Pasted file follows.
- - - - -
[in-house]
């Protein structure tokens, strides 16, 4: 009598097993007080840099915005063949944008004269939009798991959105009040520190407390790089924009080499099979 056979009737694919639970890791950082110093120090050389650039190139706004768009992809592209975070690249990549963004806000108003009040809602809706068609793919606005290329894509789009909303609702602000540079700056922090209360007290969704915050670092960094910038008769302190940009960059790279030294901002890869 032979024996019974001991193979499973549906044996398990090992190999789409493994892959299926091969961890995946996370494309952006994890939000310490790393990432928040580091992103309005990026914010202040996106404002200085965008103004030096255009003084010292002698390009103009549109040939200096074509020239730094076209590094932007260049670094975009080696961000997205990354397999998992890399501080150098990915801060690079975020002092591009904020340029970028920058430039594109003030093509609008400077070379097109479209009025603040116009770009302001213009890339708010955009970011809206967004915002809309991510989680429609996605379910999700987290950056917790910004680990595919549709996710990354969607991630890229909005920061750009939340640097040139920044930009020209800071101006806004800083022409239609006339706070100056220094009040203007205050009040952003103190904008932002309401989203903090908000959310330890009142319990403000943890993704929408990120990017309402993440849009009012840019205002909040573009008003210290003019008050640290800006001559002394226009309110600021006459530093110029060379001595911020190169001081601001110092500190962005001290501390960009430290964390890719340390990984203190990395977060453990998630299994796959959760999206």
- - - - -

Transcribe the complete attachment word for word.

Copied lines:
[in-house]
């Protein structure tokens, strides 16, 4: 009598097993007080840099915005063949944008004269939009798991959105009040520190407390790089924009080499099979 056979009737694919639970890791950082110093120090050389650039190139706004768009992809592209975070690249990549963004806000108003009040809602809706068609793919606005290329894509789009909303609702602000540079700056922090209360007290969704915050670092960094910038008769302190940009960059790279030294901002890869 032979024996019974001991193979499973549906044996398990090992190999789409493994892959299926091969961890995946996370494309952006994890939000310490790393990432928040580091992103309005990026914010202040996106404002200085965008103004030096255009003084010292002698390009103009549109040939200096074509020239730094076209590094932007260049670094975009080696961000997205990354397999998992890399501080150098990915801060690079975020002092591009904020340029970028920058430039594109003030093509609008400077070379097109479209009025603040116009770009302001213009890339708010955009970011809206967004915002809309991510989680429609996605379910999700987290950056917790910004680990595919549709996710990354969607991630890229909005920061750009939340640097040139920044930009020209800071101006806004800083022409239609006339706070100056220094009040203007205050009040952003103190904008932002309401989203903090908000959310330890009142319990403000943890993704929408990120990017309402993440849009009012840019205002909040573009008003210290003019008050640290800006001559002394226009309110600021006459530093110029060379001595911020190169001081601001110092500190962005001290501390960009430290964390890719340390990984203190990395977060453990998630299994796959959760999206």